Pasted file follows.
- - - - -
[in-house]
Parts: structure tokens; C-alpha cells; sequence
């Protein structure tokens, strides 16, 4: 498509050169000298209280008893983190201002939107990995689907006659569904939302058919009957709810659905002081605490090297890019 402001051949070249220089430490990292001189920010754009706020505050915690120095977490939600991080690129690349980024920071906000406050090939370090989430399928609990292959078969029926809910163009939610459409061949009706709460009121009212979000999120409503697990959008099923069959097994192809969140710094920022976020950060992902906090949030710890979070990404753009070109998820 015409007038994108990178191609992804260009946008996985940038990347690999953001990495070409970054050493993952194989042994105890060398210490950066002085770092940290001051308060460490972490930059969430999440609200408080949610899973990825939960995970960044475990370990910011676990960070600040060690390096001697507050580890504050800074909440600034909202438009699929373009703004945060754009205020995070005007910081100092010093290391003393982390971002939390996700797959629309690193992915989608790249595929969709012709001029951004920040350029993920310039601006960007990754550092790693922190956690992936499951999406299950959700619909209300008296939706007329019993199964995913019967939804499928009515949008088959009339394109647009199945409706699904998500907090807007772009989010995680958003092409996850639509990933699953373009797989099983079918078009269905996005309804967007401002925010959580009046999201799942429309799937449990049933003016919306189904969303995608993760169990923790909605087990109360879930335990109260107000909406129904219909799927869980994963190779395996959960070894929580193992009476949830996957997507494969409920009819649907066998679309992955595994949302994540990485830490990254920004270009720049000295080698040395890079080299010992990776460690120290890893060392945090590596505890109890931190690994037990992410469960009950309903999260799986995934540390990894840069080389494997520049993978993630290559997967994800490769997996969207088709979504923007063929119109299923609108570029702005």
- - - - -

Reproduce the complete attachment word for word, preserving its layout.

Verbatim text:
[in-house]
Parts: structure tokens; C-alpha cells; sequence
């Protein structure tokens, strides 16, 4: 498509050169000298209280008893983190201002939107990995689907006659569904939302058919009957709810659905002081605490090297890019 402001051949070249220089430490990292001189920010754009706020505050915690120095977490939600991080690129690349980024920071906000406050090939370090989430399928609990292959078969029926809910163009939610459409061949009706709460009121009212979000999120409503697990959008099923069959097994192809969140710094920022976020950060992902906090949030710890979070990404753009070109998820 015409007038994108990178191609992804260009946008996985940038990347690999953001990495070409970054050493993952194989042994105890060398210490950066002085770092940290001051308060460490972490930059969430999440609200408080949610899973990825939960995970960044475990370990910011676990960070600040060690390096001697507050580890504050800074909440600034909202438009699929373009703004945060754009205020995070005007910081100092010093290391003393982390971002939390996700797959629309690193992915989608790249595929969709012709001029951004920040350029993920310039601006960007990754550092790693922190956690992936499951999406299950959700619909209300008296939706007329019993199964995913019967939804499928009515949008088959009339394109647009199945409706699904998500907090807007772009989010995680958003092409996850639509990933699953373009797989099983079918078009269905996005309804967007401002925010959580009046999201799942429309799937449990049933003016919306189904969303995608993760169990923790909605087990109360879930335990109260107000909406129904219909799927869980994963190779395996959960070894929580193992009476949830996957997507494969409920009819649907066998679309992955595994949302994540990485830490990254920004270009720049000295080698040395890079080299010992990776460690120290890893060392945090590596505890109890931190690994037990992410469960009950309903999260799986995934540390990894840069080389494997520049993978993630290559997967994800490769997996969207088709979504923007063929119109299923609108570029702005």